I am often asked which wineries mailing lists I should sign up for. Before I answer that question, let’s back up a bit. What are mailing lists? They are different than wine clubs. A mailing list is an offering from a winery to buy their wines. Many wineries offer their wines to allow a consumer to buy directly from the winery. Typically, the prices are not any lower than one would find at retail and at times, they are even priced a bit higher. For the wineries, it’s a great deal as they can avoid the middleman and capture more profits from the sale of a bottle of wine. But, why would a consumer want to do this?
There are many reasons. Sometimes, the wines in question do not make it to the retail market. Wineries such as Sine Qua Non or Screaming Eagle release very little wine into the retail distribution channels and most of what is released goes to restaurant and on-premise accounts. While the wines may be available on the secondary market, there is often a huge markup from the initial release pricing.
Another issue may be provenance of the wine. Wine is a perishable good. When you buy directly from the winery, you can be assured that the wine was stored properly before being shipped to you. Assuming that the wine was shipped at appropriate temperatures, the wine will be in excellent condition when it finally reaches your cellar.
Sometimes, the wine is a hybrid. For example, Shafer Hillside Select is one of the greatest wines in the world. It is made in large quantities, so it often is found in retail shops. The release price to its mailing list is $250 per bottle which is also the suggested retail price. In some vintages, the wine will “only” get a score of 95 points from the critics. In these years, it can usually be found at retail for less, sometimes as low as $189. The first the question one should ask is how has this wine been stored? Has it been in a warm store or a hot delivery truck? Chances are that it has been well handled but one never knows. Now, the next vintage might score 100 points (it frequently does). That vintage will be more in demand and likely will not see as much retail distribution. Additionally, many retailers will mark the wine up to $279 for such a vintage to counter the lower pricing. By buying each and every vintage directly from the winery, one can insure provenance and supply while paying a consistent price.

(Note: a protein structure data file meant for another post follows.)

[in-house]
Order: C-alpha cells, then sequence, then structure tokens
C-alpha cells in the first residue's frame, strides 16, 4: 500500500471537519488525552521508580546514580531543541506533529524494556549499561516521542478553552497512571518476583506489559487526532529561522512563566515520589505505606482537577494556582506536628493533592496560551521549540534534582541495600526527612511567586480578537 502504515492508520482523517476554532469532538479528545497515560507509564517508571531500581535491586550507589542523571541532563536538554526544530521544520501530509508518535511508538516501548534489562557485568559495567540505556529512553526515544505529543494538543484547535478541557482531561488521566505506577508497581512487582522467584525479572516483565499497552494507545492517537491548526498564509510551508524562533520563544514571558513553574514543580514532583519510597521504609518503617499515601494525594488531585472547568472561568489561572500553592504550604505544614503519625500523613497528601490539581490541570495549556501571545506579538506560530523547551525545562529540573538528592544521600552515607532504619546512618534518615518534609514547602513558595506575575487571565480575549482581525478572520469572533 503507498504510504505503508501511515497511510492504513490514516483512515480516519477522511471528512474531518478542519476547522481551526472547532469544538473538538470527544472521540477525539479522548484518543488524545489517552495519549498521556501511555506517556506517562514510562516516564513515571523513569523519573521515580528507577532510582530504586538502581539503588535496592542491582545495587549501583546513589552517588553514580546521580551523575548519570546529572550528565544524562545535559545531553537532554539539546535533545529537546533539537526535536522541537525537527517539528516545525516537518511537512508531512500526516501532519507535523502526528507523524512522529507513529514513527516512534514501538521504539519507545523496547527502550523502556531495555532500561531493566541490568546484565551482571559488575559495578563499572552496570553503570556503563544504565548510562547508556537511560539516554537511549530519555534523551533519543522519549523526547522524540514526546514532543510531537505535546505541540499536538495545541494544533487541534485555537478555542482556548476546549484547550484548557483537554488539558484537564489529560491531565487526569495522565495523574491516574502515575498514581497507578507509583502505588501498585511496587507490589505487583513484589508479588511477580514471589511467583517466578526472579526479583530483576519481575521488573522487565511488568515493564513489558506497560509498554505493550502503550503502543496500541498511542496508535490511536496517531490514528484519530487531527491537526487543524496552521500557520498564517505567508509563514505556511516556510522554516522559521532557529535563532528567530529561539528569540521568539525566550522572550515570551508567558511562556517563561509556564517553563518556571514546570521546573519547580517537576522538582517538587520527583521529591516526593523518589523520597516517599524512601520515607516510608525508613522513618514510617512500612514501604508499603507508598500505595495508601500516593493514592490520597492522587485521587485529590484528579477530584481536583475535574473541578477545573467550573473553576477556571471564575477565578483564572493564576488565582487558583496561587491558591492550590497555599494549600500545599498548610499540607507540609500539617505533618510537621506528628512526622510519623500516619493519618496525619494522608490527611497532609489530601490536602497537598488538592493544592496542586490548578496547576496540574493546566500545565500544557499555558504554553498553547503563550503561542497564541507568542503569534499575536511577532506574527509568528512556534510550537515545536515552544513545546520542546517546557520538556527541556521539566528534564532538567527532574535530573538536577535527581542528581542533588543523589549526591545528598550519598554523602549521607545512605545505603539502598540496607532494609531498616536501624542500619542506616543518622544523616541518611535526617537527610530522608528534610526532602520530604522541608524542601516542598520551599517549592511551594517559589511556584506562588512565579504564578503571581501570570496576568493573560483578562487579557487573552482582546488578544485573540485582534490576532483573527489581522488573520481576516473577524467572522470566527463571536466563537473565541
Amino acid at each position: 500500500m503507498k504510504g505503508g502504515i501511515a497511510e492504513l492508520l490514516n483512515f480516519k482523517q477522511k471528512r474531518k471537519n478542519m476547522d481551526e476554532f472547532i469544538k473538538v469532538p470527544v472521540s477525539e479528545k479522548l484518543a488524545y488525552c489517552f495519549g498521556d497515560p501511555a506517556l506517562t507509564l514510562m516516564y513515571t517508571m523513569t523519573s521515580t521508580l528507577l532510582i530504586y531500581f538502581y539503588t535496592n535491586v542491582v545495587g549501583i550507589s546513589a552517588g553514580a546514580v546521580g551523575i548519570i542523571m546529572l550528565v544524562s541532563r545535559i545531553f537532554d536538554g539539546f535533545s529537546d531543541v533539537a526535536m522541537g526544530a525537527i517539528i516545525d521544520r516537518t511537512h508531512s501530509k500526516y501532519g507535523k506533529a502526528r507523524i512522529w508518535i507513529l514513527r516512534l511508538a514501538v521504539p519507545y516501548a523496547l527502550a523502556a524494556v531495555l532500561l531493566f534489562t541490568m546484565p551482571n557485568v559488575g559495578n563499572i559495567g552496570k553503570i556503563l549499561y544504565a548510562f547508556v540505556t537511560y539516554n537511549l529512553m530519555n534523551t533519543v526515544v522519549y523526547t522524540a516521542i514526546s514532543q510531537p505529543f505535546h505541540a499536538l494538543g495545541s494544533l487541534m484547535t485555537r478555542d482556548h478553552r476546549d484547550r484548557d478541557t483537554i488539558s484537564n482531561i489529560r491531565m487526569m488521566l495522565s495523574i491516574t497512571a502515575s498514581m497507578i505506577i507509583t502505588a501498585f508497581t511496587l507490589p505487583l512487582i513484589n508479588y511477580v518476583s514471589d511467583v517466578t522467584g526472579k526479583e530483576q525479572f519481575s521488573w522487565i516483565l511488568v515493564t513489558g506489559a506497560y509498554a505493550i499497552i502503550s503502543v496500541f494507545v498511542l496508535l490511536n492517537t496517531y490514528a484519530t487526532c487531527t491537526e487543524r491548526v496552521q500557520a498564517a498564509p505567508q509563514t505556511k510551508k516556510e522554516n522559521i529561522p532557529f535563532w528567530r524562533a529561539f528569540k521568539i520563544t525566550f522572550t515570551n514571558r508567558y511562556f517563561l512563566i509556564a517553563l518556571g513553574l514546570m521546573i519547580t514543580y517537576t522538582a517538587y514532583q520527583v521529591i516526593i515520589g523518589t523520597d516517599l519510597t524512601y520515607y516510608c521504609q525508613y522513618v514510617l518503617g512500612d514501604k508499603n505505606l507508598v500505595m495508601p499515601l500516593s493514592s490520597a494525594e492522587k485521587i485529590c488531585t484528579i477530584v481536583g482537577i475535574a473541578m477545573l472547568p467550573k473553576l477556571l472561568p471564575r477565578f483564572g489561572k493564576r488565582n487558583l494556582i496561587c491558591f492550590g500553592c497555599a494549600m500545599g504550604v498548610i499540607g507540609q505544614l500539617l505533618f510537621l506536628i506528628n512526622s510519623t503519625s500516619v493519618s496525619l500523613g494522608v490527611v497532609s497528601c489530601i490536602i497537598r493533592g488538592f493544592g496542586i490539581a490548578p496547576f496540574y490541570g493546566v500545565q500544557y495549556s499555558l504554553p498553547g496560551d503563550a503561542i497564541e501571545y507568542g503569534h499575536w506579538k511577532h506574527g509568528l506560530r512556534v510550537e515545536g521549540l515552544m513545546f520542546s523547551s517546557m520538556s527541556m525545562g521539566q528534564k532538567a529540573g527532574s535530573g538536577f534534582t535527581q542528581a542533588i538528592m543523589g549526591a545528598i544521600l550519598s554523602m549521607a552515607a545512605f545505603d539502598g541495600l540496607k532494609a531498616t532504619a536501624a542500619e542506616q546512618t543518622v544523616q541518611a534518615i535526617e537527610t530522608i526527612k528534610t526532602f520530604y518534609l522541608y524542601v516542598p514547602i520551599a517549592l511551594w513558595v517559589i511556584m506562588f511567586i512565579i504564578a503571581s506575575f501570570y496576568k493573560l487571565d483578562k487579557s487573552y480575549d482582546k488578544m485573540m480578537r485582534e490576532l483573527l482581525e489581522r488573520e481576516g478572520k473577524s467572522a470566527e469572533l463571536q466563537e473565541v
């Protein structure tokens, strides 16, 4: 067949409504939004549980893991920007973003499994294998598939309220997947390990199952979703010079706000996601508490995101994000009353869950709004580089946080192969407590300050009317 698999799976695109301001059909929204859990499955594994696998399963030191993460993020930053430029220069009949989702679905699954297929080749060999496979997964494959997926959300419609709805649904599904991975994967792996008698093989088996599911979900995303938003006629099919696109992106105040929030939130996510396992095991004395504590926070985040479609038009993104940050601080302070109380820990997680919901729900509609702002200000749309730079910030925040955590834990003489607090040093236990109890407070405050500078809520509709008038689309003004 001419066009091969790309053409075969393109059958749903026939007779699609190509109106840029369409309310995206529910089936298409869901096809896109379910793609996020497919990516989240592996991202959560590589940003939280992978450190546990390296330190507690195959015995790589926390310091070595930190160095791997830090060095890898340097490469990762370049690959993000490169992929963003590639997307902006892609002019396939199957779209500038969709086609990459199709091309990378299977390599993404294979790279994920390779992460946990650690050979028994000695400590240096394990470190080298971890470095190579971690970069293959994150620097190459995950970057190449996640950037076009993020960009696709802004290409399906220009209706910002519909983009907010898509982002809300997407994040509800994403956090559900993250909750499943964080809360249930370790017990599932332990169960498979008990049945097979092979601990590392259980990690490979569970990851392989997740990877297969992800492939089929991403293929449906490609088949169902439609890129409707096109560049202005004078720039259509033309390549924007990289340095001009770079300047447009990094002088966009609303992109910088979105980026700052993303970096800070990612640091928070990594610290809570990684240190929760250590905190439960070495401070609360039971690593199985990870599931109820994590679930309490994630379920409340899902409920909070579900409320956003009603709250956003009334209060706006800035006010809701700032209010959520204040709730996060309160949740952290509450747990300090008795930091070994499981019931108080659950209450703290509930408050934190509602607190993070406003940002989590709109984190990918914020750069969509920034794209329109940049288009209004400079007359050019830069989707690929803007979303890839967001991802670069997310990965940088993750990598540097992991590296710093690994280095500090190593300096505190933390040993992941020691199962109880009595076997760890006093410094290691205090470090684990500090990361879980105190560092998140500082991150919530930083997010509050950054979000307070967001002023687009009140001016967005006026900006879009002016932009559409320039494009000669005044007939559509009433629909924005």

Mailing lists do have issues to be considered. For those really rare and hard to get wines, there may be a waiting list. Some of these may take years until a customer gets an actual offer. Then, the customer may be expected to buy a certain amount of wines if they want to remain on the list. Factor in the rising cost of wines and by the time one “makes the list”, the wines may be prohibitively expensive to stay on the list.
Without further ado, here is a list of wineries whose lists I would suggest people sign up for. The usual way to sign up is to go the wineries web site and there should be a place to submit your name and contact info.
Screaming Eagle: Perhaps the hardest to get on. Secondary market pricing is almost immediatelydouble the release price which is now up to $750 a bottle. It’s hard to say how long the list is. Expect between 5 and 10 years.
Sine Qua Non: One of the hardest lists to actually be allowed to order wine from. Rightnow it appears that the waiting list will be 7 or 8 years at least.
Shafer Hillside Select: This is a separate list from the regular Shafer list.If you buy every year, it makes sense to get it direct from the winery so you get the best vintages. I think the waiting list is running between 3 to 5 years.
Kapcsandy Family Winery: The top bottlings (the GrandVin and the Roberta’s Reserve) are very scarce. The only practical way to get them is to be on the list. At $350 per bottle though, there is still not much to go around. The other bottlings are more available and priced more within reach.
Bevan Cellars – This is going to be the next hot list. With a string of high scores from Robert Parker,this list will soon close, I think. Get on it now. The wines are not cheap, but are amazing.
Schrader Cellars – These are expensive but for Cabernets of this quality and this loved by the critics,these are well priced. The list takes a bit of time to make, but the wines are worth the wait.
Rivers Marie – This is the home winery of superstar wine maker Thomas RiversBrown. They offer up an assortment of Pinot Noir, Chardonnay and Cabernet Sauvignon. First-class customer service. Each offering has a basic wine that provides value and some single vineyard offerings that ratchet up quality and price. Still, there is a lot of value here for the quality. There is a short wait to make the list at the moment.
Saxum Vineyards - This list will take some time (five years) to get on,but might as well sign up now. They make half a dozen different Syrahs and blends and all of them are delicious. The price has doubled in the last 8 years, but hopefully it’s a bit more stable now.
Carlisle Winery: Mike Officer makes a whole bunch of wines. Some of them are available at retail butnot all of them. It takes a few years to make the list, but then you are offered a bounty of $20 to $45 wines of great quality.
Bedrock Wine Co.: Morgan Twain Peterson makes a large variety of wines. They alsospread the spectrum between $20 and $45. While some are available at retail, most are not. Being on the list allows you to one stop shop.
Halcon Vineyards: No wait on this list. Dynamite wines for the qualitywhich goes up every vintage. Pricing is great and the more you order, the bigger the price break.
There are lots of other lists to sign up for. This will get you (and your wallet) a great start!